Sharp variations within Individual economies

In broad terms, the impact on economies will depend on whether countries are net importers or exporters of crude. Countries that are net exporters benefit from higher oil prices while countries which are net importers are damaged by higher oil prices. The corollary is that exporters suffer economic damage when oil prices decline and growth tends to be stronger when oil prices increase.

The impact tends to be magnified by the impact on government finances as revenue declines when oil prices come under pressure.  An unsustainable boost to fiscal spending in times of high oil prices is particularly dangerous as governments are then unable to respond by increasing spending in a downturn


Canada's economy concept with canadian flag and money dollar currency golden symbol.Among the G7 economies, the largest impact is seen in Canada. When oil prices increase, there is a direct boost to the economy and there is also a positive impact on capital spending as companies boost exploration.

In contrast, a decline in oil prices has an important negative impact on the economy. The Canadian impact is magnified by the fact that most of the Canadian oil is produced from high-cost fields which quickly become unprofitable as prices decline.

Higher oil prices tend to strengthen the Canadian dollar while the currency weakens when oil prices come under pressure. When oil prices collapsed from late 2014, the Canadian economy weakened sharply and the Bank of Canada lowered interest rates to 0.5%. The Canadian dollar also came under sustained pressure with USD/CAD fx rate peaking above 1.4500.

There has, however, been a stronger trend over the past 18 months and the central bank has increased interest rates to 1.25% and the Canadian dollar is stronger than 2016 levels.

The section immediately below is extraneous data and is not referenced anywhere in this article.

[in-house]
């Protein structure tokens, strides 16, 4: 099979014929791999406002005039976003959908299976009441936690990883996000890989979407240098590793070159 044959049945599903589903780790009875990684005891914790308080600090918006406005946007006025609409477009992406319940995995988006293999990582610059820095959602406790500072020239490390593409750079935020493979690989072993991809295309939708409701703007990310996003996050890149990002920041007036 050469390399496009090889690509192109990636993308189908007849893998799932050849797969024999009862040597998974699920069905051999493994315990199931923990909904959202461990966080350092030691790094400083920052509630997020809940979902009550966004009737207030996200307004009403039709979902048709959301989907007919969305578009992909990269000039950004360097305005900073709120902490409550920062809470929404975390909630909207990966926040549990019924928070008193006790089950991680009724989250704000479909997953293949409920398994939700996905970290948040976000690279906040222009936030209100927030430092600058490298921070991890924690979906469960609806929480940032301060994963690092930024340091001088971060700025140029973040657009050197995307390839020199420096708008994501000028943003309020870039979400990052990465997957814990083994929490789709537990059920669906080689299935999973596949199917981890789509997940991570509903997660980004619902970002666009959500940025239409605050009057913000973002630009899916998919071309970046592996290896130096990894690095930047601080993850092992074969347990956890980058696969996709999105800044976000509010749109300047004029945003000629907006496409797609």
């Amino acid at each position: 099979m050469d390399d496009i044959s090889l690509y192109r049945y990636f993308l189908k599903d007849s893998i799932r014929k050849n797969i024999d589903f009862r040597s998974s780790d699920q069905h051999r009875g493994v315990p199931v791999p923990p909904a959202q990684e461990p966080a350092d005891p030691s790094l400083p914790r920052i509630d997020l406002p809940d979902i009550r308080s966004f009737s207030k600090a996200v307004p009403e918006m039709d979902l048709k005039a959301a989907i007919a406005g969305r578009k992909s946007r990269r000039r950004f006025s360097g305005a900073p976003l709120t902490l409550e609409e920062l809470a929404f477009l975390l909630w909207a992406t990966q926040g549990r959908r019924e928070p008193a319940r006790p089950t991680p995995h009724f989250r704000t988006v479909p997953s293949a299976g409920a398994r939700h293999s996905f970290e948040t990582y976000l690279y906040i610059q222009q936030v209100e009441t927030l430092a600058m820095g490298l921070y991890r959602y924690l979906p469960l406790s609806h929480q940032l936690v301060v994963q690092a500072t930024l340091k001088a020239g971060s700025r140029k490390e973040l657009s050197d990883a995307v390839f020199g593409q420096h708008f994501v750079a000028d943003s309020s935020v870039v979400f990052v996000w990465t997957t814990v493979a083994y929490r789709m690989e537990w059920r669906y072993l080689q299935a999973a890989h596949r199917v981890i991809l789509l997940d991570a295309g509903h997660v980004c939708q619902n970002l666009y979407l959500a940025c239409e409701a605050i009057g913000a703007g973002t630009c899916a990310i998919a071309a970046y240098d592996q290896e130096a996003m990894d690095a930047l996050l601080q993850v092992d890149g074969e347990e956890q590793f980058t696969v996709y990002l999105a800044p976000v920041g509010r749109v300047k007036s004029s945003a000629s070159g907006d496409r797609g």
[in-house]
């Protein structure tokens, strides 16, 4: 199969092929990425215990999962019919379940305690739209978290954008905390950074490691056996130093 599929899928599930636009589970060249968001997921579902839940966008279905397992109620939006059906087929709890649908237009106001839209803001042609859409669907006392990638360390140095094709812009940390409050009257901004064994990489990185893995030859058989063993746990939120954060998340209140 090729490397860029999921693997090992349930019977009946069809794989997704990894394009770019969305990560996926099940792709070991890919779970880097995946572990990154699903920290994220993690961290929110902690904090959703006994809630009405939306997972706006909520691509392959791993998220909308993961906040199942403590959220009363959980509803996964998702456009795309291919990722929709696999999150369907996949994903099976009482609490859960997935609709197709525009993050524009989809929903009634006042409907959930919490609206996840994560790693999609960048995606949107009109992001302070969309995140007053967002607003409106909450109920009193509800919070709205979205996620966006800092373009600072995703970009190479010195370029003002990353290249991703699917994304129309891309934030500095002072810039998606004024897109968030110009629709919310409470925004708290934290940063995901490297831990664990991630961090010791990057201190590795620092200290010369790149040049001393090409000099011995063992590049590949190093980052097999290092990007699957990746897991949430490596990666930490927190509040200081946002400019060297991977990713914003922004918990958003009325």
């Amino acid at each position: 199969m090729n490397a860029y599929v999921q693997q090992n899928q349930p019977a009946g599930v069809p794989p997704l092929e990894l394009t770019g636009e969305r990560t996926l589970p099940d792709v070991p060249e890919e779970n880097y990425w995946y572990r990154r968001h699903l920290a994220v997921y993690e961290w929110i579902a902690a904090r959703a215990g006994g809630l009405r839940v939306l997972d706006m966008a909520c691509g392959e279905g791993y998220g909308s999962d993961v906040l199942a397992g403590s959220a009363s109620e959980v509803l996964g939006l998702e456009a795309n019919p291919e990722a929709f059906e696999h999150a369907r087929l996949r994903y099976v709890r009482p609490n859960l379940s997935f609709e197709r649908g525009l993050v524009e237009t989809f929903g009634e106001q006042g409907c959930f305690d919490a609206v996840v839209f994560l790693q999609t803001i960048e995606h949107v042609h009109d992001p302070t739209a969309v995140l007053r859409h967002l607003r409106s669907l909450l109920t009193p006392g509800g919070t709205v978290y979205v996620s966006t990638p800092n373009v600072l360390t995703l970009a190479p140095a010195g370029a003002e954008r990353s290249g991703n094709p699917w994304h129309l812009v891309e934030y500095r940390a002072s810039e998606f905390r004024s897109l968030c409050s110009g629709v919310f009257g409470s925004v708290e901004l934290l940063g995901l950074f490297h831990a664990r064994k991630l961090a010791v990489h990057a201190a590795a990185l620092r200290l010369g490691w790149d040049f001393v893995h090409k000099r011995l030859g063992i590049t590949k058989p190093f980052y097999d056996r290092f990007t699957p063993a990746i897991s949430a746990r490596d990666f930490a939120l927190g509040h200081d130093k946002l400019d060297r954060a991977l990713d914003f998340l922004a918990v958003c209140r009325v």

The UK is only still a small net exporter of oil and there tends to be a very limited positive net economic impact from gradual increases in oil prices, but sharp increases are damaging.

Euro-zone and Japan

The Euro-zone and Japan are heavy net importers of oil and their economies weaken when oil prices increase sharply.

The Euro-zone impact was magnified in the last cycle by the fact that the ECB responded to higher oil prices in 2014 by raising interest rates. This had the effect of triggering notable demand weakness with a sharp downturn in growth.

When oil prices declined, Euro-zone inflation moved into negative territory and the central bank was then forced to introduce quantitative easing in order to ease deflation fears.

Overall, the yen and Euro tend to lose ground when oil prices increase.


There is a mixed US impact given the shifts seen over the past five years. Developments in fracking technology have enabled US producers to extract shale oil more effectively and at much lower costs than previously

There has been a sharp increase in domestic production to record highs. In this context, the US is now less sensitive to the impact of higher oil prices, but there is a larger impact from declines in prices, especially in Texas. Overall, the dollar implications are relatively neutral.

Emerging markets

Within emerging markets, Russia is a clear beneficiary from higher oil prices with a smaller positive impact on Mexico. In contrast, countries such as Taiwan and South Korea lose out from higher energy costs. China is also a major oil importer and higher energy costs will tend to undermine the economy.

Cyclical trends are a feature

There is inevitably an important cyclical impact as higher prices will increase the risk of global recession and weak demand will pull oil prices lower again. Low prices will also eventually trigger a global growth recovery.

There is, therefore a solid case for selling the Canadian dollar when prices are very high and buying when prices weaken sharply and take similar actions with other currencies based on their import/export status as well as the duration and magnitude of movements in the oil prices.

Tim Clayton

Tim Clayton is a market analyst with more than 20 years of experience in the financial markets, with particular focus on currencies. Holds an economics degree from University of New York. Writes for multiple publications including Investing.com and SeekingAlpha so he is on top of all the happening in the world of currencies and macro-economics.